The question we have to ask is what is enough? Is it enough that one in five meals in the US is a fast food meal? Does that satisfy McDonald's? Or do they want that figure to be one in three, or how about one in two? How about the developing world? Does McDonald's want to see the rest of the world drink the equivalent of 550 cans of soda pop as do Americans? Do they think every third global meal should be comprised of greasy meat, fries, and caramelized sugar? They won't answer those questions because that is exactly their corporate mission. They have 29,000 restaurants with nearly 3,000 new ones added each year.

A valid report on sustainability and social responsibility must ask the question: What if everybody did it? What would be the ecological footprint of such a company? What is McDonald's footprint now? The report carefully avoids the corporation's real environmental impacts. It talked about water use at the outlets, but failed to note that every quarter-pounder requires 600 gallons of water. It talked about recycled paper, but not the pfisteria-laden waters caused by large-scale pork producers in the southeast. It talked about energy use in the restaurants, but not in the unsustainable food system McDonald's relies upon that uses 10 calories of energy for every calorie of good produced. "Sustaining" McDonald's requires a simple unsustainable formula: cheap food plus cheap non-unionized labor plus deceptive advertising = high profits. An honest report would tell stakeholders how much it truly costs society to support a corporation like McDonald's. It would detail the externalities borne by other people, places, and generations: The draining of aquifers, the contaminated waterways, the strip-mined soils, the dangerous abattoirs where migrant workers are employed, the inhumane, injury-prone dead-end jobs preparing chicken carcasses for Chicken McNuggets, the global greenhouse methane gas emitted by the millions of hamburger cows in feedlots, the impact of their $2 billion advertising and promotional campaigns to convince young people to demand their food, the ethics of using toys to induce small children into their restaurants. The list is longer than this. What the report is short on is candor, transparency and corporate honesty.

* Paul Hawken is the author of The Ecology of Commerce and Natural Capitalism. He is the founder of the Sausalito-based Natural Capital Institute and is on the advisory board of Food First/Institute for Food and Development Policy.


Issues that McDonald's Did Not Deal with in the Report on Corporate Social Responsibility

Compiled by Paul Hawken
Posted: April 25, 2002

1.McDonald's spends more on advertising than any other brand in the world.

2.It runs more playgrounds than any other private entity in the world.

3.It gives away more toys than any other private entity in the world.

4.During the vastly successful Furby giveaway in 1997, McDonald's sold 100 million Happy Meals to kids. Many of the meals were thrown away for the toy.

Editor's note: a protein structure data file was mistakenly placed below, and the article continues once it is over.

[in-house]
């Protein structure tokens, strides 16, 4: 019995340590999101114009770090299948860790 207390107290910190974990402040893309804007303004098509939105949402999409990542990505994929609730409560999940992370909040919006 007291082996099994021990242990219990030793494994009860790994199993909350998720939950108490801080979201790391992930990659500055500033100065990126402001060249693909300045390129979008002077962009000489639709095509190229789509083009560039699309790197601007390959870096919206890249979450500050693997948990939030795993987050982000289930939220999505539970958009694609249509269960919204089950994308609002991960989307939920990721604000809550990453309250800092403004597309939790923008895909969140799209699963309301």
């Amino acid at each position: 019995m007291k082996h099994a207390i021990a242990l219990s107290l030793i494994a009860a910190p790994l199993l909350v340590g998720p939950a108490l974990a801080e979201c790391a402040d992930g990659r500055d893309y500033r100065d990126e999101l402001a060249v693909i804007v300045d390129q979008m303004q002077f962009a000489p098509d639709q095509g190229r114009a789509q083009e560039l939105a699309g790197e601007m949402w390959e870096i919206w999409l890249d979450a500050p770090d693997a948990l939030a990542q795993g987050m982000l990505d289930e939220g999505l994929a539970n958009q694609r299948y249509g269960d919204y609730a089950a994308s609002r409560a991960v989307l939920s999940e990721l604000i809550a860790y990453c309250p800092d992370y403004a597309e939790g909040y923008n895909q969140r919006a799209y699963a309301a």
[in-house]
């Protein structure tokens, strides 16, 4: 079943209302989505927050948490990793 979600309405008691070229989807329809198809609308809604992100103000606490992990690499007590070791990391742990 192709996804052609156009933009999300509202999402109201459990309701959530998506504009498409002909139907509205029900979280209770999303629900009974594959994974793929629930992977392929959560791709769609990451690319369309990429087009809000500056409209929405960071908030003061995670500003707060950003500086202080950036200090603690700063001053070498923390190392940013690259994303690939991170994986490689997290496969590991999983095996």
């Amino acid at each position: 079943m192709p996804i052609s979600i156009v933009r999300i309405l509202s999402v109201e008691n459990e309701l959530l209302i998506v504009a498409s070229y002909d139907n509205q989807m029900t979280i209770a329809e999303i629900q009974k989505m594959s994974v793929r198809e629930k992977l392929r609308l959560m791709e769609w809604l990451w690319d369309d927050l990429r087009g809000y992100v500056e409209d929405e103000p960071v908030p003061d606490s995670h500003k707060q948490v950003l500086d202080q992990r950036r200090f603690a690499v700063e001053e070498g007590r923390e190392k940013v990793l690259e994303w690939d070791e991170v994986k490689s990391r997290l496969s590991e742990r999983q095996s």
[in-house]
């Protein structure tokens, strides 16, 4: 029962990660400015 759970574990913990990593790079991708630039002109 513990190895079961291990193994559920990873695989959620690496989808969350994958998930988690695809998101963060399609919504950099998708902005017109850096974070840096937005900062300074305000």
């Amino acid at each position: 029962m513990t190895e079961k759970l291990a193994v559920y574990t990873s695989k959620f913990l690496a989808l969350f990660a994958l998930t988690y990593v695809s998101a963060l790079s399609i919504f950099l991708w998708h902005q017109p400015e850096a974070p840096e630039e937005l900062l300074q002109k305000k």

5.Every month, 90% of the children between 3 and 9 in America visit a McDonald's.

6.In a survey of nine and ten year olds, half of them said they thought that Ronald McDonald knew best what kids should eat. In China, kids said that Ronald McDonald was kind, funny, gentle, and understood children's hearts.

7.The Golden Arches are more widely known than the Christian cross in the world today.

8.McDonald's has 29,000 restaurants in the world and opens eight new ones a day.

9.Ray Kroc, the founder of McDonald's said this: "We have found... that we cannot trust some people who are non-conformists. We will make conformists out of them in a hurry... The organization cannot trust the individual; the individual must trust the organization."

10.The vast majority of workers at McDonald's lack full-time employment, do not have any benefits, have no or little control over their workplace, and quit after a few months.

11.McDonald's jobs have been purposely de-skilled so as to be able to hire minimum wage workers on an interchangeable basis. One-third of fast food workers speaks no English.

12.McDonald's and other chains are aiming for automated equipment that will require zero training and are nearly there. Nevertheless, they fight hard to retain hundreds of millions of dollars of government subsidies for "training" their workers. A worker has only to work for 400 hours for the chain to receive its $2,400 subsidy. In essence, the American taxpayer subsidizes low wages, automation, and turnover at fast food chains.

13.Turnover is 3-400% a year. 90% are paid hourly, have no benefits, and are scheduled to work only as needed.

14.Fast food pays a higher proportion of minimum wage to its workers than any other industry in America.

15.In the late 1990s, the real minimum wage in constant dollars was 27% lower than in the 1960s. Nevertheless, McDonald's and other chains vigorously opposed raising minimum wages at the Federal, state, or local level.

16.A typical McDonald's has fifty workers working 30 hours a week, thus avoiding the need for overtime.

17.Managers make an average of $23,000 and work 50-70 hours a week

18.Not one worker at McDonald's belongs to a union.

19.The only time a restaurant was unionized recently was in 1997 in Montreal. The restaurant was closed just before the union was certified.

20.McDonald's trade organization, the National Council of Chain Restaurants, has fought hard to prevent enforcement of OHSA regulations at fast food chains.

21.Fast food restaurants are robbed more often by their employees than any other business.